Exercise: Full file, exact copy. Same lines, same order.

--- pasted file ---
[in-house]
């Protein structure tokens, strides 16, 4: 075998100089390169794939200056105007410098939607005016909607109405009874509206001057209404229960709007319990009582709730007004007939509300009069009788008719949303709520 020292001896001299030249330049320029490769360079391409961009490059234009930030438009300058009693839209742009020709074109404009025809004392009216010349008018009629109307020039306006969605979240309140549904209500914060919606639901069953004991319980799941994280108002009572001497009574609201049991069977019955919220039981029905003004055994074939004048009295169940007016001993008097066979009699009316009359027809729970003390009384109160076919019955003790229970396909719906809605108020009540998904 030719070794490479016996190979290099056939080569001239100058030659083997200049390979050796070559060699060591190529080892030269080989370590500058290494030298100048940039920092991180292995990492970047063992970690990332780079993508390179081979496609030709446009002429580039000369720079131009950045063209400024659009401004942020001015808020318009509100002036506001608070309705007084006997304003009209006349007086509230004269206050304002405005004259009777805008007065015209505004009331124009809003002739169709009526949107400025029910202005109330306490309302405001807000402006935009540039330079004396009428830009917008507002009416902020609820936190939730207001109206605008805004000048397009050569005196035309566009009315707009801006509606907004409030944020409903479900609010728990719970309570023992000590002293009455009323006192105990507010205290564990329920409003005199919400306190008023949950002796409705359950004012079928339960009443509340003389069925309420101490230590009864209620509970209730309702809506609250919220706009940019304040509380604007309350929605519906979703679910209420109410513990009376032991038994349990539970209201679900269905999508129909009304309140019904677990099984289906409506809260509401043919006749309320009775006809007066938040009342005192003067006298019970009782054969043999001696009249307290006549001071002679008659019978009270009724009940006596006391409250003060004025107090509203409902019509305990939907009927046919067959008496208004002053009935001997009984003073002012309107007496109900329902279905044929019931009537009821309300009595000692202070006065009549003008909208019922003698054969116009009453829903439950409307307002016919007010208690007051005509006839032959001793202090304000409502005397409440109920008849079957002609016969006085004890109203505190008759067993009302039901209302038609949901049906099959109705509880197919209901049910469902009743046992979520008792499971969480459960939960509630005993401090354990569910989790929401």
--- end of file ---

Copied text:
[in-house]
């Protein structure tokens, strides 16, 4: 075998100089390169794939200056105007410098939607005016909607109405009874509206001057209404229960709007319990009582709730007004007939509300009069009788008719949303709520 020292001896001299030249330049320029490769360079391409961009490059234009930030438009300058009693839209742009020709074109404009025809004392009216010349008018009629109307020039306006969605979240309140549904209500914060919606639901069953004991319980799941994280108002009572001497009574609201049991069977019955919220039981029905003004055994074939004048009295169940007016001993008097066979009699009316009359027809729970003390009384109160076919019955003790229970396909719906809605108020009540998904 030719070794490479016996190979290099056939080569001239100058030659083997200049390979050796070559060699060591190529080892030269080989370590500058290494030298100048940039920092991180292995990492970047063992970690990332780079993508390179081979496609030709446009002429580039000369720079131009950045063209400024659009401004942020001015808020318009509100002036506001608070309705007084006997304003009209006349007086509230004269206050304002405005004259009777805008007065015209505004009331124009809003002739169709009526949107400025029910202005109330306490309302405001807000402006935009540039330079004396009428830009917008507002009416902020609820936190939730207001109206605008805004000048397009050569005196035309566009009315707009801006509606907004409030944020409903479900609010728990719970309570023992000590002293009455009323006192105990507010205290564990329920409003005199919400306190008023949950002796409705359950004012079928339960009443509340003389069925309420101490230590009864209620509970209730309702809506609250919220706009940019304040509380604007309350929605519906979703679910209420109410513990009376032991038994349990539970209201679900269905999508129909009304309140019904677990099984289906409506809260509401043919006749309320009775006809007066938040009342005192003067006298019970009782054969043999001696009249307290006549001071002679008659019978009270009724009940006596006391409250003060004025107090509203409902019509305990939907009927046919067959008496208004002053009935001997009984003073002012309107007496109900329902279905044929019931009537009821309300009595000692202070006065009549003008909208019922003698054969116009009453829903439950409307307002016919007010208690007051005509006839032959001793202090304000409502005397409440109920008849079957002609016969006085004890109203505190008759067993009302039901209302038609949901049906099959109705509880197919209901049910469902009743046992979520008792499971969480459960939960509630005993401090354990569910989790929401």